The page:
How far can a hawk's beard fly? Measuring and modelling the dispersal of Crepis praemorsa

How far can a hawk's beard fly? Measuring and modelling the dispersal of Crepis praemorsa 1 We measured and modelled the dispersal of a wind‐dispersed herb, the leafless hawk's beard (Crepis praemorsa, Asteraceae), using a combination of measurement techniques, selected empirical models and mechanistic models originally developed for trees. 2 Dispersal was measured by releasing individual seeds and by placing seed traps around an experimentally created point source of seeding plants. Dispersal distances varied considerably between the experiments. In the seed releases, dispersal distances were positively related to horizontal wind speed (linear regression, P < 0.001) and, under favourable conditions, many seeds dispersed over several metres, with a few at > 30 m. 3 Four empirical models (the inverse power (IP), the negative exponential (NE), Bullock & Clarke's mixed model (MIX) and Clark et al.'s 2Dt model) were fitted to the data. IP and NE models often failed to accommodate the shape of the empirical distribution of dispersal distances, and the MIX model, although extremely flexible, tended to overfit the data. The 2Dt model was, however, flexible and realistic in each experiment. Nevertheless, the parameter values for all of the empirical models varied dramatically between experiments; no set of parameter values predicted the observed dispersal distances under all conditions. 4 Two mechanistic models (Greene & Johnson's analytical model (GJ) and Nathan et al.'s individual‐based simulation model (NSN)), originally developed for trees, were parameterized using independent data and parameter values from the literature. Although the NSN model provided a poor fit for the seed trap experiment, it performed almost as well as the best empirical models in the seed release experiments. Its predictions were further improved by including convection, and predicted dispersal > 30 m corresponded closely with our observations. The prediction of low (< 1%) dispersal > 200 m requires further validation. 5 We conclude that dispersal models for wind‐dispersed trees can be adapted for herbs with different dimensions and diaspore characteristics. Mechanistic simulations are superior because they are robust to environmental heterogeneity, as well as being informative in terms of understanding and predicting the effects of species characteristics and ecological factors on dispersal distances. Future empirical studies are needed at a wide range of environmental conditions, with careful measurement of conditions such as the strength and variability of horizontal and vertical wind speeds. http://www.deepdyve.com/assets/images/DeepDyve-Logo-lg.png Journal of Ecology Wiley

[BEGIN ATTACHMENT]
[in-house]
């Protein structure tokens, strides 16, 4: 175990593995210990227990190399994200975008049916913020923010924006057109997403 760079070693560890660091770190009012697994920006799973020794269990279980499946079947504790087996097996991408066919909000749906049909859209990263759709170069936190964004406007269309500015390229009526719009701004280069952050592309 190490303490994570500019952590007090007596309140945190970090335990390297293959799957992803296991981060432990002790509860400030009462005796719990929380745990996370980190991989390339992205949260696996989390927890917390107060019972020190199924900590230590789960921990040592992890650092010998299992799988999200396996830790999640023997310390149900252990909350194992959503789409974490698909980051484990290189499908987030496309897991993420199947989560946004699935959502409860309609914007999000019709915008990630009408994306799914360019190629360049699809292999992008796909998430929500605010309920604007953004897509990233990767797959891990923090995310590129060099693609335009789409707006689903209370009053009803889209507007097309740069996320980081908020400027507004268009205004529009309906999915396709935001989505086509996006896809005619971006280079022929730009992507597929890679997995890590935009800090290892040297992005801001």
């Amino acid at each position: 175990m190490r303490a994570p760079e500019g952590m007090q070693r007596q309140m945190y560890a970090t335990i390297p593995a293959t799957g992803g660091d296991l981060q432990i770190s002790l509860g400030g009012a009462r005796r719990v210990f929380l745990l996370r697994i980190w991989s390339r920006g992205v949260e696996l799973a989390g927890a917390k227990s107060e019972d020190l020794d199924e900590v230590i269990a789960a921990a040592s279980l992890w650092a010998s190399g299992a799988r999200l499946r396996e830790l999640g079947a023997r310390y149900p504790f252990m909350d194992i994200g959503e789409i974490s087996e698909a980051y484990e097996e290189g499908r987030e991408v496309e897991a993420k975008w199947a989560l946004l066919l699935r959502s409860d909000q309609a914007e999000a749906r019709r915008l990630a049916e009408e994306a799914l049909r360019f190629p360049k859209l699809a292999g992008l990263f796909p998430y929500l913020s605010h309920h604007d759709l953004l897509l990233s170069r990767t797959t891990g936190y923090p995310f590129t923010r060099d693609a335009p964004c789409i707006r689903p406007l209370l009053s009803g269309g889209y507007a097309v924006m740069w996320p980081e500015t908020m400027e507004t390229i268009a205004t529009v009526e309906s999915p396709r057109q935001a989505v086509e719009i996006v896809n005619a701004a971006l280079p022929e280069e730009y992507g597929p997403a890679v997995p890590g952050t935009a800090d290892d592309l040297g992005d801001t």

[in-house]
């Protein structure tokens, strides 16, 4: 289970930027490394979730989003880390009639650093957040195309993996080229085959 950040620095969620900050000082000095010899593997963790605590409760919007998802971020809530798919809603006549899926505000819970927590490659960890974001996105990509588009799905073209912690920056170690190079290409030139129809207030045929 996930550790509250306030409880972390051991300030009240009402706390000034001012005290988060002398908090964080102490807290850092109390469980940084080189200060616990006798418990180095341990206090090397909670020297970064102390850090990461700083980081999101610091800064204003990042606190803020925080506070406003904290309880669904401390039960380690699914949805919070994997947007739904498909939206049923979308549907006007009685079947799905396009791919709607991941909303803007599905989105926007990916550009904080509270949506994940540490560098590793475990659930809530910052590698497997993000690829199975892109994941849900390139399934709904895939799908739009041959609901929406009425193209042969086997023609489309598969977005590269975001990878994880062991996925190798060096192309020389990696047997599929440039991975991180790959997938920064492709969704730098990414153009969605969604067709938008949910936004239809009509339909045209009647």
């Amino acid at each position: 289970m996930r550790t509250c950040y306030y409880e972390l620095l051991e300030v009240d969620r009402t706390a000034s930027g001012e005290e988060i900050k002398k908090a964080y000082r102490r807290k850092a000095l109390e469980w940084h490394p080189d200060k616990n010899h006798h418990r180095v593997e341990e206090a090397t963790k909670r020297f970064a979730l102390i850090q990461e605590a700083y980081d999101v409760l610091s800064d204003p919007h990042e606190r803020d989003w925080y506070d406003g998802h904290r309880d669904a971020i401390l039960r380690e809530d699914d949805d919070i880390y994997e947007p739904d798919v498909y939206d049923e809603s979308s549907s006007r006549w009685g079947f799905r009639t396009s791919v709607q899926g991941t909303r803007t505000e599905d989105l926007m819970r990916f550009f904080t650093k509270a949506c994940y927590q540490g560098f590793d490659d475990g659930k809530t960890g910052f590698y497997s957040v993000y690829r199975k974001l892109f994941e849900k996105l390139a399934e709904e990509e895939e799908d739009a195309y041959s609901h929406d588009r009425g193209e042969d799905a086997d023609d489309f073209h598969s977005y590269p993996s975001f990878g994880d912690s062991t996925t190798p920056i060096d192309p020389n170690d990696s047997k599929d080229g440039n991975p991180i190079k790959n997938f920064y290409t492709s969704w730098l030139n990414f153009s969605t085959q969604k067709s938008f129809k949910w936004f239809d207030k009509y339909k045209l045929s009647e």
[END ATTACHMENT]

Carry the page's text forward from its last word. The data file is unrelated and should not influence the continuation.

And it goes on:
How far can a hawk's beard fly? Measuring and modelling the dispersal of Crepis praemorsa

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Publisher
Wiley
Copyright
"Copyright © 2004 Wiley Subscription Services, Inc., A Wiley Company"
ISSN
0022-0477
eISSN
1365-2745
DOI
10.1111/j.0022-0477.2004.00915.x
Publisher site
See Article on Publisher Site

Abstract

1 We measured and modelled the dispersal of a wind‐dispersed herb, the leafless hawk's beard (Crepis praemorsa, Asteraceae), using a combination of measurement techniques, selected empirical models and mechanistic models originally developed for trees. 2 Dispersal was measured by releasing individual seeds and by placing seed traps around an experimentally created point source of seeding plants. Dispersal distances varied considerably between the experiments. In the seed releases, dispersal distances were positively related to horizontal wind speed (linear regression, P < 0.001) and, under favourable conditions, many seeds dispersed over several metres, with a few at > 30 m. 3 Four empirical models (the inverse power (IP), the negative exponential (NE), Bullock & Clarke's mixed model (MIX) and Clark et al.'s 2Dt model) were fitted to the data. IP and NE models often failed to accommodate the shape of the empirical distribution of dispersal distances, and the MIX model, although extremely flexible, tended to overfit the data. The 2Dt model was, however, flexible and realistic in each experiment. Nevertheless, the parameter values for all of the empirical models varied dramatically between experiments; no set of parameter values predicted the observed dispersal distances under all conditions. 4 Two mechanistic models (Greene & Johnson's analytical model (GJ) and Nathan et al.'s individual‐based simulation model (NSN)), originally developed for trees, were parameterized using independent data and parameter values from the literature. Although the NSN model provided a poor fit for the seed trap experiment, it performed almost as well as the best empirical models in the seed release experiments. Its predictions were further improved by including convection, and predicted dispersal > 30 m corresponded closely with our observations. The prediction of low (< 1%) dispersal > 200 m requires further validation. 5 We conclude that dispersal models for wind‐dispersed trees can be adapted for herbs with different dimensions and diaspore characteristics. Mechanistic simulations are superior because they are robust to environmental heterogeneity, as well as being informative in terms of understanding and predicting the effects of species characteristics and ecological factors on dispersal distances. Future empirical studies are needed at a wide range of environmental conditions, with careful measurement of conditions such as the strength and variability of horizontal and vertical wind speeds.

Journal

Journal of EcologyWiley

Published: Oct 1, 2004

Keywords: ; ; ; ;

References

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